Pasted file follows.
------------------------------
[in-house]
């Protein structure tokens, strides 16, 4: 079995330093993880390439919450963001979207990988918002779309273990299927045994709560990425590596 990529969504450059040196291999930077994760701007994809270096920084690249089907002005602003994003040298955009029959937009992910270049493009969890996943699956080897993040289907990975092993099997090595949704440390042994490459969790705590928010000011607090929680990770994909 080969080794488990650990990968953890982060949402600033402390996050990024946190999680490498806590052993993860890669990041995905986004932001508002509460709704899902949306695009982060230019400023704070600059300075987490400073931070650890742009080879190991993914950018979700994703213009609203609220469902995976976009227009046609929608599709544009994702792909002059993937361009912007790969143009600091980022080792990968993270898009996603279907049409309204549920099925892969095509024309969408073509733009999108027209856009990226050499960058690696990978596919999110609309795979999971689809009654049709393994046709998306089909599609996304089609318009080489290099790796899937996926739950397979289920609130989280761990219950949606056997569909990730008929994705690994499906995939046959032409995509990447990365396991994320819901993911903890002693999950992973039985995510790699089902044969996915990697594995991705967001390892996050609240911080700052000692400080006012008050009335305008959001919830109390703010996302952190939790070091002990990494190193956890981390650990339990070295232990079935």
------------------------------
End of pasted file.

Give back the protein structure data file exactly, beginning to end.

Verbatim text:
[in-house]
């Protein structure tokens, strides 16, 4: 079995330093993880390439919450963001979207990988918002779309273990299927045994709560990425590596 990529969504450059040196291999930077994760701007994809270096920084690249089907002005602003994003040298955009029959937009992910270049493009969890996943699956080897993040289907990975092993099997090595949704440390042994490459969790705590928010000011607090929680990770994909 080969080794488990650990990968953890982060949402600033402390996050990024946190999680490498806590052993993860890669990041995905986004932001508002509460709704899902949306695009982060230019400023704070600059300075987490400073931070650890742009080879190991993914950018979700994703213009609203609220469902995976976009227009046609929608599709544009994702792909002059993937361009912007790969143009600091980022080792990968993270898009996603279907049409309204549920099925892969095509024309969408073509733009999108027209856009990226050499960058690696990978596919999110609309795979999971689809009654049709393994046709998306089909599609996304089609318009080489290099790796899937996926739950397979289920609130989280761990219950949606056997569909990730008929994705690994499906995939046959032409995509990447990365396991994320819901993911903890002693999950992973039985995510790699089902044969996915990697594995991705967001390892996050609240911080700052000692400080006012008050009335305008959001919830109390703010996302952190939790070091002990990494190193956890981390650990339990070295232990079935």